Here is my query.
INSERT INTO compare_moodle
JOIN mdl_role_assignments ra
ON mdl_user.id = ra.userid
JOIN mdl_role r
ON ra.roleid = r.id
AND r.id = 5
JOIN mdl_context c
ON ra.contextid = c.id
ON mdl_course.id = c.instanceid
It's possible to use a
VIEW in place of a table for the purpose you present. You'd do that like this:
CREATE OR REPLACE VIEW compare_moodle AS SELECT mdl_user.id AS userid, mdl_user.username, mdl_user.firstname, mdl_user.lastname, mdl_course.id AS courseid, mdl_course.fullname AS coursename FROM mdl_user JOIN mdl_role_assignments ra ON mdl_user.id = ra.userid JOIN mdl_role r ON ra.roleid = r.id AND r.id = 5 JOIN mdl_context c ON ra.contextid = c.id JOIN mdl_course ON mdl_course.id = c.instanceid;
This gives you a virtual table that is always transactionally up to date with your source tables. SQL best practice teaches us that this approach, without data redundancy, is the best way to do what you want.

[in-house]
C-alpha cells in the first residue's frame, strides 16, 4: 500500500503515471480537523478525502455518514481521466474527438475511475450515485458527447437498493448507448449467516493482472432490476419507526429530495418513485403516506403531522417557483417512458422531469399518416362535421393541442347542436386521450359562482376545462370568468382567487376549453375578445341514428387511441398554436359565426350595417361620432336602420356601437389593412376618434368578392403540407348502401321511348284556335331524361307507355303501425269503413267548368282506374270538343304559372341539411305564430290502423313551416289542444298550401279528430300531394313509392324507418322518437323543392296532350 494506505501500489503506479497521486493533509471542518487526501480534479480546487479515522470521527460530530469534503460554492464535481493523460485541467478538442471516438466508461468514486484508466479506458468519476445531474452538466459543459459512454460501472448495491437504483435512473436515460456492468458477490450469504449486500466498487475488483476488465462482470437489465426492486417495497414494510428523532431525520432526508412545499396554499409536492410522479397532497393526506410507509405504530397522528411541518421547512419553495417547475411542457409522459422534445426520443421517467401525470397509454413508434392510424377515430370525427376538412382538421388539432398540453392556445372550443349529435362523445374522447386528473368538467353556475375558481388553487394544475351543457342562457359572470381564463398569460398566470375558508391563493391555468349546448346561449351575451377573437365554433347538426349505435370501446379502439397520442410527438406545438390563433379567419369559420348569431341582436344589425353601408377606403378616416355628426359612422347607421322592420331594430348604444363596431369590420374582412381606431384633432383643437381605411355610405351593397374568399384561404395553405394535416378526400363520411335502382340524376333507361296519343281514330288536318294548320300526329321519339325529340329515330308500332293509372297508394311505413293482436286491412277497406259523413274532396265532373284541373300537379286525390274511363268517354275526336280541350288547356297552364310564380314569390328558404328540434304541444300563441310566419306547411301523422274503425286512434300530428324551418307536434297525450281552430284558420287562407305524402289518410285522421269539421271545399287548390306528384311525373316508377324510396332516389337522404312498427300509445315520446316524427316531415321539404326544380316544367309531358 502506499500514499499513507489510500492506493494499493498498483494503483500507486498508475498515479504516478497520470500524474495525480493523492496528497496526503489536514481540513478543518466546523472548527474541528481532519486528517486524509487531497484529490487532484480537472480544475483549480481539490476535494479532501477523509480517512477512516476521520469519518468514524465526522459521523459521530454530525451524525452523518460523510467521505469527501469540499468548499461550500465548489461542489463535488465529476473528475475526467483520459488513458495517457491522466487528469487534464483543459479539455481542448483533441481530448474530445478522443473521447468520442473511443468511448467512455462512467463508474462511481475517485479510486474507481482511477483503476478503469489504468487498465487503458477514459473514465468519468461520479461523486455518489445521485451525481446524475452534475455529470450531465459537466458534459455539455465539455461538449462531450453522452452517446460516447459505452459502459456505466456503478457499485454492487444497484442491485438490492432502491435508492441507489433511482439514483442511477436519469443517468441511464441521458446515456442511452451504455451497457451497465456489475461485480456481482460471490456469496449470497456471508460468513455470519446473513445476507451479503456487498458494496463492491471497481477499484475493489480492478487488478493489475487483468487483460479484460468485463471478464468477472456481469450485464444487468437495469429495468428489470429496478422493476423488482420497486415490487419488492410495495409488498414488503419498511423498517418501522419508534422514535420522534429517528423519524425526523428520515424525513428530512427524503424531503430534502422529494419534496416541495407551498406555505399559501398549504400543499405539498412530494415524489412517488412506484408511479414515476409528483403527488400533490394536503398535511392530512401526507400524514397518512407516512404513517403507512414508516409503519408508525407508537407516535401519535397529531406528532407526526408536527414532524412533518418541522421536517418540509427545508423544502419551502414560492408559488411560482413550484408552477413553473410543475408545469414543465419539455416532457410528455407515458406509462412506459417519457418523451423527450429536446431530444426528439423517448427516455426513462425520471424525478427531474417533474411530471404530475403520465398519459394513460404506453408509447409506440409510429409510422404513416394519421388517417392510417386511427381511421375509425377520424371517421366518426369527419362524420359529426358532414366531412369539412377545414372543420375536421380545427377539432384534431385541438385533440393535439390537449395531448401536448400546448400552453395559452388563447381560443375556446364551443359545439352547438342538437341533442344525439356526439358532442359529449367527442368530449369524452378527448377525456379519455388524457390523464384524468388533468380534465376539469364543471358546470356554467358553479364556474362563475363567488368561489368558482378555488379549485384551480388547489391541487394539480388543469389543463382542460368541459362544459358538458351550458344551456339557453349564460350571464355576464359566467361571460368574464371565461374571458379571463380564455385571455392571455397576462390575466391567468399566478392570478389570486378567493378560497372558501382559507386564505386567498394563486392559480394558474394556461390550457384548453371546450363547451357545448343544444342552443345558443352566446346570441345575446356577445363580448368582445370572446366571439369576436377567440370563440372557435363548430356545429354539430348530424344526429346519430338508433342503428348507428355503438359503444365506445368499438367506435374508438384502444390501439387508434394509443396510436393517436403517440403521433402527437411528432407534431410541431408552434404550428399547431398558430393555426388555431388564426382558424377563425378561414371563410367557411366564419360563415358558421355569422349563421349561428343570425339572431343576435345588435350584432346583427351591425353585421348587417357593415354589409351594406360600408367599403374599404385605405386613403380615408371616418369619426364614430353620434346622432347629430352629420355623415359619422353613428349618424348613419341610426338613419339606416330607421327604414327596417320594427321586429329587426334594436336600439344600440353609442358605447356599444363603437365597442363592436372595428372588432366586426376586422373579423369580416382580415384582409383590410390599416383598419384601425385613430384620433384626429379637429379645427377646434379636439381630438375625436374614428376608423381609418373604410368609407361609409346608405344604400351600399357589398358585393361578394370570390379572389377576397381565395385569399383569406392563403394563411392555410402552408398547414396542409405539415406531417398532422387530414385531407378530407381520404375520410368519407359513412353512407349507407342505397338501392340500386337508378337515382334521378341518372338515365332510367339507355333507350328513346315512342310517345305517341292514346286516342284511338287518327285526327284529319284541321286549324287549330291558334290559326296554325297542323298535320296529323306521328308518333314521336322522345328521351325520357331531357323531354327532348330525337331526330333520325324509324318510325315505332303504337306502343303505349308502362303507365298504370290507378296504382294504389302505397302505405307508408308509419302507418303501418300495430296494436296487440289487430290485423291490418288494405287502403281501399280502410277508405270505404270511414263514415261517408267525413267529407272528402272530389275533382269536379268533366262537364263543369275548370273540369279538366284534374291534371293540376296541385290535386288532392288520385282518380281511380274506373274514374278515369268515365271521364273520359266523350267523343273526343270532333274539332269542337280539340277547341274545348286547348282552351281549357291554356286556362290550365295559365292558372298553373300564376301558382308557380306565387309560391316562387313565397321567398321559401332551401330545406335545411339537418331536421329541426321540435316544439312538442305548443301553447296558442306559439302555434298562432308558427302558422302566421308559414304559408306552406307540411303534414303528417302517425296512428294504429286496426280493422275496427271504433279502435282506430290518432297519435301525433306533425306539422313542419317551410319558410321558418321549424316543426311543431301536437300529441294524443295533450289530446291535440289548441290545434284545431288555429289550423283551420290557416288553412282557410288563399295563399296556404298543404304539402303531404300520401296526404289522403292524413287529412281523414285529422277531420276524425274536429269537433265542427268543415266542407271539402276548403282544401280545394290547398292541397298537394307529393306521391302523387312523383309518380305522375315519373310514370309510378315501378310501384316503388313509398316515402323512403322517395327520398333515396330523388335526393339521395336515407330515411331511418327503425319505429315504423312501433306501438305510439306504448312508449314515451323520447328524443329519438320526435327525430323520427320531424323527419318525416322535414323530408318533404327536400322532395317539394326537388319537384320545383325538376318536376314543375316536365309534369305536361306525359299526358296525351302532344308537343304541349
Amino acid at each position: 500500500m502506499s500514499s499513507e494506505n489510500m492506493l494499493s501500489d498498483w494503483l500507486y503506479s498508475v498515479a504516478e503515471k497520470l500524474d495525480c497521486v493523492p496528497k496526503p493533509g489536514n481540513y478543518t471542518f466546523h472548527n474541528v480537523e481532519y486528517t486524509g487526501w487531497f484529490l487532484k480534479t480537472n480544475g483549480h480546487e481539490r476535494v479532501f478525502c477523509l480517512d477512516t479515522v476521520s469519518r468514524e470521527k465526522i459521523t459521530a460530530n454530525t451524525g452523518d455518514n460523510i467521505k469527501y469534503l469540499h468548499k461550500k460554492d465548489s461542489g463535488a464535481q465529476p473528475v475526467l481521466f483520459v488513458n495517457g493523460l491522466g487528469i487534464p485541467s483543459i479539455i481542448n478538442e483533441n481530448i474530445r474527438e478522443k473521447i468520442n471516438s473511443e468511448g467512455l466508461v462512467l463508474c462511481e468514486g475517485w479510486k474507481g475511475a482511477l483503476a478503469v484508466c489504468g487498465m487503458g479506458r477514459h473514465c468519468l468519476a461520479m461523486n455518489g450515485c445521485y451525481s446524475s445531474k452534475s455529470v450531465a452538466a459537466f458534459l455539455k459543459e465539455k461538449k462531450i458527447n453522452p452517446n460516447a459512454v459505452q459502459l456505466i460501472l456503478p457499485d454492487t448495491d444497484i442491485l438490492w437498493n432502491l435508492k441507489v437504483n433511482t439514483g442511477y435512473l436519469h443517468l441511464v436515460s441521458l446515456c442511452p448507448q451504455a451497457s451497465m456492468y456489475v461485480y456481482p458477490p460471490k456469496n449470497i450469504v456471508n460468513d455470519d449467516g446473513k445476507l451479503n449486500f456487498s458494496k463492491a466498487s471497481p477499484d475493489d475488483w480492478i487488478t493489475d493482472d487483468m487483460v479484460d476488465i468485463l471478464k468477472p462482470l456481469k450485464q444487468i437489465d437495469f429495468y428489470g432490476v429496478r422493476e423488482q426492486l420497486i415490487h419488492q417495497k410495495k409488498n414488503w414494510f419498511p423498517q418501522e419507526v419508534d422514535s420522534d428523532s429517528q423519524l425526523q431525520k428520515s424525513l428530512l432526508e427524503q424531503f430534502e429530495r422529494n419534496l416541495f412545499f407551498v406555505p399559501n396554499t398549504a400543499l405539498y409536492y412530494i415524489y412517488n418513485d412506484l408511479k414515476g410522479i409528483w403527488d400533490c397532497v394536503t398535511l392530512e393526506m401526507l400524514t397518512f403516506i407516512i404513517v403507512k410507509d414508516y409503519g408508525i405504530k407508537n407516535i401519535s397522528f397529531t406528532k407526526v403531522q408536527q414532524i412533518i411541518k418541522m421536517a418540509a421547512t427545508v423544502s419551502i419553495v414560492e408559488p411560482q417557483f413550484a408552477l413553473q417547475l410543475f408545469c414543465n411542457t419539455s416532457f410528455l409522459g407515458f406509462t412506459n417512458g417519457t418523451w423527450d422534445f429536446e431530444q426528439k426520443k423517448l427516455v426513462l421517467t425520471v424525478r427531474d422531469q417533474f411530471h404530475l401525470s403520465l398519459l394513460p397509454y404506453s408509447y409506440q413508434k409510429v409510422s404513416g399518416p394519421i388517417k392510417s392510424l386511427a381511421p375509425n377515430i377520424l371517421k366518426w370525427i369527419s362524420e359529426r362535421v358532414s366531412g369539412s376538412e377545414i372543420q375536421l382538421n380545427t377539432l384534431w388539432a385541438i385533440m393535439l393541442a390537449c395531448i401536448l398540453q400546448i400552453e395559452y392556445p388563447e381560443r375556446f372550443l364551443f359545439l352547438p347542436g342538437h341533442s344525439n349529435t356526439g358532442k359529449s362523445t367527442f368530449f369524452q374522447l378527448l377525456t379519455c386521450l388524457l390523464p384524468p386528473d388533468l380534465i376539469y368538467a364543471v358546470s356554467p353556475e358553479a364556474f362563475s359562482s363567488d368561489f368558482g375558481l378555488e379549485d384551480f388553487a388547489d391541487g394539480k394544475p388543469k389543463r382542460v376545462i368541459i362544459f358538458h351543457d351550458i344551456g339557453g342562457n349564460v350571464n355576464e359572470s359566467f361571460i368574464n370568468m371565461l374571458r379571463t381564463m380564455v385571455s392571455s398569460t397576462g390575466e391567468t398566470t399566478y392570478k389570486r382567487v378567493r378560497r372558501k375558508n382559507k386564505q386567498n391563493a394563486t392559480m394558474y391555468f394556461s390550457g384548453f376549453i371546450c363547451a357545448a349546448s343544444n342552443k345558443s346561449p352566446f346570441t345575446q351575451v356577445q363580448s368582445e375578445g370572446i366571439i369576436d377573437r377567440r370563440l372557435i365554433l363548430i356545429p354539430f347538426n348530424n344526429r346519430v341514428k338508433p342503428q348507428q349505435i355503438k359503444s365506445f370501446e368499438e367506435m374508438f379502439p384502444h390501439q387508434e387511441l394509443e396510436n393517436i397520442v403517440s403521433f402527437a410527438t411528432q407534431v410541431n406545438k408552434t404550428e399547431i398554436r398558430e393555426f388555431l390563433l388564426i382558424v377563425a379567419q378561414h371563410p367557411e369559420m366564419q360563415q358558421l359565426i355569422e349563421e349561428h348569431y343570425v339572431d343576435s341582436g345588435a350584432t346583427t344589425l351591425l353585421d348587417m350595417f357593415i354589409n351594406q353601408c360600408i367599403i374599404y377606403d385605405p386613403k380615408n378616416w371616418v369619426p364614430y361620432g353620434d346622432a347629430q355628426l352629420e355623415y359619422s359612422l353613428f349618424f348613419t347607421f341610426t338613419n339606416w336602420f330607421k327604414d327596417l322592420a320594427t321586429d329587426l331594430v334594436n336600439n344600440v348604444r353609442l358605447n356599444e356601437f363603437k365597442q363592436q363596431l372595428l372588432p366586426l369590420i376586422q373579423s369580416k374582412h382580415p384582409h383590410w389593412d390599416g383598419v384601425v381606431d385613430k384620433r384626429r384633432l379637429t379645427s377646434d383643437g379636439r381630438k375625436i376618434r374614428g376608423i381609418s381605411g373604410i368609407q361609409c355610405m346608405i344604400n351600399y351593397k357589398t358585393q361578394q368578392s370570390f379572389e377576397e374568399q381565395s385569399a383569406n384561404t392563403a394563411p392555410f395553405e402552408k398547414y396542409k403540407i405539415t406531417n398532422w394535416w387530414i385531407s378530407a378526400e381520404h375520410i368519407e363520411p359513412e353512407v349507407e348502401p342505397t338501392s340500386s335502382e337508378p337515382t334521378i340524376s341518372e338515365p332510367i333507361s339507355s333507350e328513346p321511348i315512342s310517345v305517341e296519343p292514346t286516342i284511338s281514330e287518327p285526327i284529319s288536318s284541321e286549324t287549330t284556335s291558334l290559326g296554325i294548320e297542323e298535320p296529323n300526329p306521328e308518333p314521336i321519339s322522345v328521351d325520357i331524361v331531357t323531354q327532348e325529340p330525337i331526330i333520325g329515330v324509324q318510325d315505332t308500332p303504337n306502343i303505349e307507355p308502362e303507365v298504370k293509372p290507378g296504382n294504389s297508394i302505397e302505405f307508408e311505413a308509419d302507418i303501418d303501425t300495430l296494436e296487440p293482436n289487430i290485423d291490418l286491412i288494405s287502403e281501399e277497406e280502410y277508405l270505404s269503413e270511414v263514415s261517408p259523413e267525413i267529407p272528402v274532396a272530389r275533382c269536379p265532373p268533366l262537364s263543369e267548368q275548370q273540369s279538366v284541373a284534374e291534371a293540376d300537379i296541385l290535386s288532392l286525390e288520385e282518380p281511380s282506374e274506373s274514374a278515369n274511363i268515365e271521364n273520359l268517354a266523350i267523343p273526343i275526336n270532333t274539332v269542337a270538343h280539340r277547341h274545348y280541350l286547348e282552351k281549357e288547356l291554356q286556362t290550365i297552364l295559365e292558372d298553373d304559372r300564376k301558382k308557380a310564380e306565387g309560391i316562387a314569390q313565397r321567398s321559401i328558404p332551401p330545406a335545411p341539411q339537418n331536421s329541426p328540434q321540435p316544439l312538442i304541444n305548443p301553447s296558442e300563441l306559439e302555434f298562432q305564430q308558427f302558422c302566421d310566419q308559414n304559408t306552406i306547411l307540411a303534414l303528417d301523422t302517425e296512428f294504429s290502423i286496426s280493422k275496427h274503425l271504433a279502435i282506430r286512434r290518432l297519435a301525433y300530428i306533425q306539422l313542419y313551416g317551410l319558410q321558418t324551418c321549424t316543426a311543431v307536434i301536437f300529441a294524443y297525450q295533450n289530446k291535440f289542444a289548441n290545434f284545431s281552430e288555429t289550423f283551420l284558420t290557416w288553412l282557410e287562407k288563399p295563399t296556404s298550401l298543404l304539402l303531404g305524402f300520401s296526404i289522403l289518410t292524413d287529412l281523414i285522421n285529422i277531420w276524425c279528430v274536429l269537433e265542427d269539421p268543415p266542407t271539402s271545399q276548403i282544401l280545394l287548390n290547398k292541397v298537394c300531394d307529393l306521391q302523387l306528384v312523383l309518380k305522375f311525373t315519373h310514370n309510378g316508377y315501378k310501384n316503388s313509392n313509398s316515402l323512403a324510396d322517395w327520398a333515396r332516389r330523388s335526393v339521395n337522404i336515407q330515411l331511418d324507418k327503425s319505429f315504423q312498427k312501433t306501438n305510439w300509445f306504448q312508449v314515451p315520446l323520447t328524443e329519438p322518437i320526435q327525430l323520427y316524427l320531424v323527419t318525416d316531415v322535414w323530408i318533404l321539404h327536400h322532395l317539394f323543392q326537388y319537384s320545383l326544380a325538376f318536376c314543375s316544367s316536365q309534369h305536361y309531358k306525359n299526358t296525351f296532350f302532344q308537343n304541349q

The problem, of course, is performance. If you use this
compare_moodle view a lot you may have slowdowns. Correct indexing of your tables can practically eliminate those slowdowns. I suggest you get your application working with a view, and then figure out whether you have a performance problem.
What you asked for in your question is a so-called materialized view -- a view represented by an actual table. In some makes and models of DBMS you can give a command like
CREATE OR REPLACE MATERIALIZED VIEW ... and the DBMS does all the work. But, MySQL doesn't offer that.
There are various MySQLish approaches to managing materialized views. See here for more information. http://dba.stackexchange.com/questions/86790/best-way-to-create-a-materialized-view-in-mysql But this approach is a big hassle, and a maintenance headache compared to using an ordinary view.